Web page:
Mhandire K.,University of Cape Town | Mhandire K.,Letten Foundation Research House | Pharo G.,University of Cape Town | Kandawasvika G.Q.,University of Zimbabwe | And 7 more authors.
OMICS A Journal of Integrative Biology | Year: 2014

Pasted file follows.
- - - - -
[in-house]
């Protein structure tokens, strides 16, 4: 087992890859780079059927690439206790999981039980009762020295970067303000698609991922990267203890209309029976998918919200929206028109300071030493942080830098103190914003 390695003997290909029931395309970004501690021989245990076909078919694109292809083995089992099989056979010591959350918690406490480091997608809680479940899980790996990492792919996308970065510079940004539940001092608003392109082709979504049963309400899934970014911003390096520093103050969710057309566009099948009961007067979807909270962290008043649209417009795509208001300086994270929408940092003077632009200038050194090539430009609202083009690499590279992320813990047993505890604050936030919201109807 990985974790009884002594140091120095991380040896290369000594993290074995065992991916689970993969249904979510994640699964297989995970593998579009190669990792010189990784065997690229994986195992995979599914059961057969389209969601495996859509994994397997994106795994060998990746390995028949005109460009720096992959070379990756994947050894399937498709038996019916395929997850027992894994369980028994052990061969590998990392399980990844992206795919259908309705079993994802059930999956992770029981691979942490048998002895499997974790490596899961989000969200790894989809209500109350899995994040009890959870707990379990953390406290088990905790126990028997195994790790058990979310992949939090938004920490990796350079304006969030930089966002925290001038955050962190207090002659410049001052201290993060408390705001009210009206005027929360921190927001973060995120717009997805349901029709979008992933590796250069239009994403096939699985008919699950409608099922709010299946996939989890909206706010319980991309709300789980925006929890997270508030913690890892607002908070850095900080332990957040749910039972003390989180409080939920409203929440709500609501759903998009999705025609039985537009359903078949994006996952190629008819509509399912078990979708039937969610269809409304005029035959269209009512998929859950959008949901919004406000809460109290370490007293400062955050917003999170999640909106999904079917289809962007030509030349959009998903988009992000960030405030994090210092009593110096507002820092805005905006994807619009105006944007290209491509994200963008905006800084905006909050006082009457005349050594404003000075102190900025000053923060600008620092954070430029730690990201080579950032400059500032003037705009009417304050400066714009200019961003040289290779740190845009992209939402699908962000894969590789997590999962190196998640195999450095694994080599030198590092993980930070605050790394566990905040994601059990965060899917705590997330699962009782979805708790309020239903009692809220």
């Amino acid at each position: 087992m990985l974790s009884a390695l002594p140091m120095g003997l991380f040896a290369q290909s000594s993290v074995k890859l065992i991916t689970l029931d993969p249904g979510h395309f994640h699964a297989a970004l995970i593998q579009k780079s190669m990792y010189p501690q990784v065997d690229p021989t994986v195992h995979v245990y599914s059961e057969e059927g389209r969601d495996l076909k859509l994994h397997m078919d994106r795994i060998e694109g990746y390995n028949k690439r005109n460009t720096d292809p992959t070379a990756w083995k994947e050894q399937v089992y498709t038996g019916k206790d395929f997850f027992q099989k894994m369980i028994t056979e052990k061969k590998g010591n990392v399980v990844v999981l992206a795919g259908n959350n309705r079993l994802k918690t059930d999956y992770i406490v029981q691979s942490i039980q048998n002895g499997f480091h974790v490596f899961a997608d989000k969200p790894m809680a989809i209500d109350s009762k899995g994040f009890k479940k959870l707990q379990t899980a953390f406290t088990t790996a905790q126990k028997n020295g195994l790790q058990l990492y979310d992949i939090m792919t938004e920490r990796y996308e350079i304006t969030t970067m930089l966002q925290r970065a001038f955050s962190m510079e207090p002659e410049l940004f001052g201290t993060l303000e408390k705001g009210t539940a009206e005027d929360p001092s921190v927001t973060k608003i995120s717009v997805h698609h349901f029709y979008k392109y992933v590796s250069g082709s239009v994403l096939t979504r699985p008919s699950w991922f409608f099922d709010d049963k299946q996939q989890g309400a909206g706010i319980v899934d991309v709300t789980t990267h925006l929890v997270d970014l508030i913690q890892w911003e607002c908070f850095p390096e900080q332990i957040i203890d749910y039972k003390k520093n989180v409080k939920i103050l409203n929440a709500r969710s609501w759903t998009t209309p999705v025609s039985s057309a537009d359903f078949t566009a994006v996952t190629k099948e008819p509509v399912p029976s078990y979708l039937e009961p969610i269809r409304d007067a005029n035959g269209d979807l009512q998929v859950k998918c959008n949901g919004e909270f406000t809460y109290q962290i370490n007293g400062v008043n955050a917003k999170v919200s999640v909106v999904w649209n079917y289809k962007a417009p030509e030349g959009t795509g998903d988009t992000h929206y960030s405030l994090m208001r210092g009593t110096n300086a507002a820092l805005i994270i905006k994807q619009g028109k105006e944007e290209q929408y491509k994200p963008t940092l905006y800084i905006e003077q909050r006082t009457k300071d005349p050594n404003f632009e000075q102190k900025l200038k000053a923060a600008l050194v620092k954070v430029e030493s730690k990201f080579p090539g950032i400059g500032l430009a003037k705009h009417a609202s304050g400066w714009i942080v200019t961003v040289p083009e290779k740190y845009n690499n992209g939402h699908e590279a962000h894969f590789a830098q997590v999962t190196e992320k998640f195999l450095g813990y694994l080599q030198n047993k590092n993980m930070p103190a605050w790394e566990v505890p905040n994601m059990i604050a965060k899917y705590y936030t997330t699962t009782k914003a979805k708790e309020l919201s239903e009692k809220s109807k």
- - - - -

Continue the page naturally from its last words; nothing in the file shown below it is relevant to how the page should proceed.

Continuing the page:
Mannose binding lectin (MBL) is a pathogen pattern recognition protein involved in antimicrobial activities. Variation in MBL2 gene has been extensively implicated in differential outcomes of infectious diseases in studies conducted outside Africa, but virtually very little is known on the role of this candidate gene in the African continent. We investigated human genetic variations in MBL2 in a Zimbabwean pediatric population and their putative associations with HIV infection in perinatally exposed children. One hundred and four children aged 7 to 9 years comprising 68 perinatally exposed to HIV (32 who were born infected and 36 who were uninfected) and 36 unexposed controls were recruited. DNA samples were genotyped for MBL2 polymorphisms using PCR-RFLP and sequencing. HIV infected children had markedly variable and significantly lower mean height (p=0.03) and weight (p=0.005) when compared to the uninfected children. Using all samples, frequencies for MBL2 genetic variants for the Zimbabwean population were calculated. Twelve single nucleotide polymorphisms were observed and minor alleles occurred with the following frequencies: -550C>G (G: 0.02), -435G>A (A: 0.08), -428A>C (C: 0.39), -394A>G (A: 0.39), -328AGAGAA ins/del (AGAGAA ins: 0.44), -245G>A (A: 0.05), -221C>G (C: 0.12), -111A>T (T: 0.10), -70C>T (C: 0.46), +4C>T (C: 0.45), novel -595G>A (A: 0.02), and 170G>A (0.24). We found that the MBL2 +4T variant displayed a trend for association with reduced risk of HIV transmission from mother-to-child but the remaining vast majority of the genetic markers did not show a significant association. We conclude (1) the MBL2 gene is highly polymorphic in the Zimbabwean population, and (2) MBL2 genetic variation does not appear to play a major role in influencing the risk of mother-to-child HIV transmission in our study sample. These observations contest the hitherto significant role of this candidate gene for HIV transmission from mother-to-child in non-African populations and thus, further speak to the limits of extrapolating genomic association studies directly to the African populations from studies conducted elsewhere. It is hoped that more OMICS research in a diverse set of African countries can shed further light on the putative role (or the lack thereof) of this candidate gene in HIV transmission in the continent, a major global health burden in Africa. © Copyright 2014, Mary Ann Liebert, Inc. 2014.